Untreated mental illness leads to worse outcomes for minorities

Racial and ethnic minorities with untreated mental illnesses are more likely to have experienced poverty, have been unemployed, and/or experienced incarceration during the past year, according to a paper published in the Journal of Racial and Ethnic Health Disparities. The paper’s  authors—led by Lonnie R. Snowden, UC Berkeley School of Public Health professor of health policy and management—found that African Americans with untreated mental illness were particularly vulnerable compared to white, Native American, and Latino populations.

Using data from the National Survey of Drug Use and Health, they measured the health status and community functioning of different ethnic groups using their likelihood of experiencing unemployment, poverty, and incarceration as a proxy.

The findings concluded that African Americans, Native Americans, and Latinos with untreated mental illness were more likely  to be living in poverty, incarcerated, and/or self-reporting to be in “fair” or “poor” health. Because of this, members of these minority groups are vulnerable to facing “double jeopardy,” or being stigmatized for both their mental illness and racial identity and experiencing greater challenges than others with mental health illnesses.

“Ethnic minority people with mental illness are particularly likely to be untreated, and particularly vulnerable to adversity in health and community functioning,” said Lonnie R. Snowden. “Their risk of adversity from mental illness might be compounded by being members of ethnic minority groups.”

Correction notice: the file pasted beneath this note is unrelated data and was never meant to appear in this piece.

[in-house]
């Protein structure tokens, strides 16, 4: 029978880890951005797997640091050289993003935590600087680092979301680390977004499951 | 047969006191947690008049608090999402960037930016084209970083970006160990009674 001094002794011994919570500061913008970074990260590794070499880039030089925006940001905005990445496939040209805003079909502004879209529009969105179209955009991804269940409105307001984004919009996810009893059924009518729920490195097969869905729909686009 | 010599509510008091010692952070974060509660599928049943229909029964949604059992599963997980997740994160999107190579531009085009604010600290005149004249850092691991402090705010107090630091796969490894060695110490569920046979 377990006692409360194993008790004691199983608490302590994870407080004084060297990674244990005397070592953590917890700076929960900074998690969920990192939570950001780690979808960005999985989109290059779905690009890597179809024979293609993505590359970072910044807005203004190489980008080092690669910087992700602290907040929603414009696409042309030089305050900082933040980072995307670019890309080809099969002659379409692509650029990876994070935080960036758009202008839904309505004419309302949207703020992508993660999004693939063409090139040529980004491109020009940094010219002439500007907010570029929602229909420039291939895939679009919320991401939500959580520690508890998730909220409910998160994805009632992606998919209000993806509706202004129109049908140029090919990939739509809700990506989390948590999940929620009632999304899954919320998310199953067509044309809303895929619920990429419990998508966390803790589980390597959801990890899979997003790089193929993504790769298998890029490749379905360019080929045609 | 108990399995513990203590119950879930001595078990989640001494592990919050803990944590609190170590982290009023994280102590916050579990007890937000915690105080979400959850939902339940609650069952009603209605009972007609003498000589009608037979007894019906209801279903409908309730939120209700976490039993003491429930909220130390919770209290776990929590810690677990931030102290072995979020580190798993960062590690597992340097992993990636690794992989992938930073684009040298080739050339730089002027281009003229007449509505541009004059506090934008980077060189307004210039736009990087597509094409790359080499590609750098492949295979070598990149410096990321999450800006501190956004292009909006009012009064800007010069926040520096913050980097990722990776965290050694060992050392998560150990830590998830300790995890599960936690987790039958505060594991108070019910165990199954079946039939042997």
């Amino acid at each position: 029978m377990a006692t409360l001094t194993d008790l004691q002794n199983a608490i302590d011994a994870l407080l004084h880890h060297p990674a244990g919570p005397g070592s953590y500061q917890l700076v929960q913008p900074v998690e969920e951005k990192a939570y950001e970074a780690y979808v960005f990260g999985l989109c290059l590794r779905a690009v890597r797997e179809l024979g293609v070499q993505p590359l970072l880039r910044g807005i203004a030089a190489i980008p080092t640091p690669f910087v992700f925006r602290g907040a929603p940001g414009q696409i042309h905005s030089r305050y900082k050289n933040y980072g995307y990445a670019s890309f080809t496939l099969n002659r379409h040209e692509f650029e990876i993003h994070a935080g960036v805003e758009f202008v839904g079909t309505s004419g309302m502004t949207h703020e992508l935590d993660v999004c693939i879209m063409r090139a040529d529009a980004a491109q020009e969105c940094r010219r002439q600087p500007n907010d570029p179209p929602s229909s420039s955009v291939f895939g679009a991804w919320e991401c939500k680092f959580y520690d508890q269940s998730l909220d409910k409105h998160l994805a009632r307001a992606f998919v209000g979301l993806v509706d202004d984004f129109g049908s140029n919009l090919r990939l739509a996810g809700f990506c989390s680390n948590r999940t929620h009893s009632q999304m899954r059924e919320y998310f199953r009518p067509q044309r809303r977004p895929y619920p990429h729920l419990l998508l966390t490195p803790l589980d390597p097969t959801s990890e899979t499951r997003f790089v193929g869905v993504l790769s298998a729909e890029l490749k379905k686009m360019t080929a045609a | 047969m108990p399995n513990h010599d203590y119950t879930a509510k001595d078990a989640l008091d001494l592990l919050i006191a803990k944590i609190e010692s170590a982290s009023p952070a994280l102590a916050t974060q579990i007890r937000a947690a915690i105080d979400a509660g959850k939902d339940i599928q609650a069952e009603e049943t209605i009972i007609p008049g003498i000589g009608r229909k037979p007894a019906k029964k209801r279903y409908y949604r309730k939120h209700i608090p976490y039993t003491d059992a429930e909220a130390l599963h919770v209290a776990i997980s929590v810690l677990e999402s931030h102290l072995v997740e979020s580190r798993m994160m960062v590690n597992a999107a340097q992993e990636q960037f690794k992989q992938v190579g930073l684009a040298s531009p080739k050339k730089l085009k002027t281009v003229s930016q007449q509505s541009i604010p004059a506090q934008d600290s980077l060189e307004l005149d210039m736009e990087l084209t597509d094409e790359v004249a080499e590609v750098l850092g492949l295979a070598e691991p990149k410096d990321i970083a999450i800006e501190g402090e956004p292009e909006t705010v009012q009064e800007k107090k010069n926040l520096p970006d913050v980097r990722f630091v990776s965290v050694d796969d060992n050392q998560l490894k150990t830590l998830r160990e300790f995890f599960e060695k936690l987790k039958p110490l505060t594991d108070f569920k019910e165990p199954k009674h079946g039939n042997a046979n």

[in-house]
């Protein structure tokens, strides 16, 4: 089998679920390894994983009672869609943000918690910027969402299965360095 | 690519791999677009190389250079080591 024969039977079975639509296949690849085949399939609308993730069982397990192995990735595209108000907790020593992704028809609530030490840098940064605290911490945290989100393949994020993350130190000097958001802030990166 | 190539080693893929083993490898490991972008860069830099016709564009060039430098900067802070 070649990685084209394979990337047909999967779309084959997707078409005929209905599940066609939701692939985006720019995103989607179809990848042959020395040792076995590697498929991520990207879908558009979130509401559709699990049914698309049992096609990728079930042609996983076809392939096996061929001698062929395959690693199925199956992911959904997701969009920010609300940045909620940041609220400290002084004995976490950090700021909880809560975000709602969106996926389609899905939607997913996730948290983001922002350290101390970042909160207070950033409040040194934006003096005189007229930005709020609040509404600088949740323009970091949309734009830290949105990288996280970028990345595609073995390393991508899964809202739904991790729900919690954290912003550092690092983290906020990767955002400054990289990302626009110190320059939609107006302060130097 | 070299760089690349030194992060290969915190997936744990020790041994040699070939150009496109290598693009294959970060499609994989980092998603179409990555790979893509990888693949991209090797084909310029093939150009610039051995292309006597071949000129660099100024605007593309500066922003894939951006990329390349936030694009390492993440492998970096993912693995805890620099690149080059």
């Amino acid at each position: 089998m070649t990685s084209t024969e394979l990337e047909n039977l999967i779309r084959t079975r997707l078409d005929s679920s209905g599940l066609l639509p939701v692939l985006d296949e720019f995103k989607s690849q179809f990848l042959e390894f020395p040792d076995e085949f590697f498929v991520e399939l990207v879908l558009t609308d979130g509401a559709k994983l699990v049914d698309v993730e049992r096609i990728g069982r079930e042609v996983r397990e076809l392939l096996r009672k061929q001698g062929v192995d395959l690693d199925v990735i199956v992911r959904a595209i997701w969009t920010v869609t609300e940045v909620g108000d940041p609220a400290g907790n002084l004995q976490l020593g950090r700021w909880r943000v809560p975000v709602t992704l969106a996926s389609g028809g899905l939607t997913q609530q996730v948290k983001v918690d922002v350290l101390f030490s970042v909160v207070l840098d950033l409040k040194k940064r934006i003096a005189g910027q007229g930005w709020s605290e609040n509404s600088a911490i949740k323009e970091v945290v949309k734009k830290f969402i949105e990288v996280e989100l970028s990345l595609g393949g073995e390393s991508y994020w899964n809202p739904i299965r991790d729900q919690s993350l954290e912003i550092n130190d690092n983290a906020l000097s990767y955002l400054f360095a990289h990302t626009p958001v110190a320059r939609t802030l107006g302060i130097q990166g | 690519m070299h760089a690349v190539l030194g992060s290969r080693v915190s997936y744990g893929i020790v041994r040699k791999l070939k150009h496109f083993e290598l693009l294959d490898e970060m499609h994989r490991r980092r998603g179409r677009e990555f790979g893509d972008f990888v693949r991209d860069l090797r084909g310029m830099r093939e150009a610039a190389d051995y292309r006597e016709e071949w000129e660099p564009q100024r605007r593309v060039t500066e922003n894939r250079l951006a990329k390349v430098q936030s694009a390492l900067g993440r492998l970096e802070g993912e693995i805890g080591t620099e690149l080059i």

Susceptibility to poverty, unemployment, incarceration, and other negative indicators  in the prior year varied across groups. Latinos with mild and severe mental illnesses self-reported disproportionately high rates of poverty and poor health, a disparity researchers  attributed to a lack of mental health resources for undocumented immigrants multiplied by fears of displacement. African Americans were at greater risk of adversity overall, however, suggesting that they “should be special targets for outreach for health and social services,” Snowden said.

This variance in vulnerability to employment, arrest, and happiness among racial groups indicate that programs need to be community-specific by addressing issues such as living conditions, immigration status, English language proficiency, and other unique cultural barriers. Moreover, the study recommends community health workers and clinics work to reduce racial and mental health stigma to combat this double jeopardy, or two-folded discrimination.

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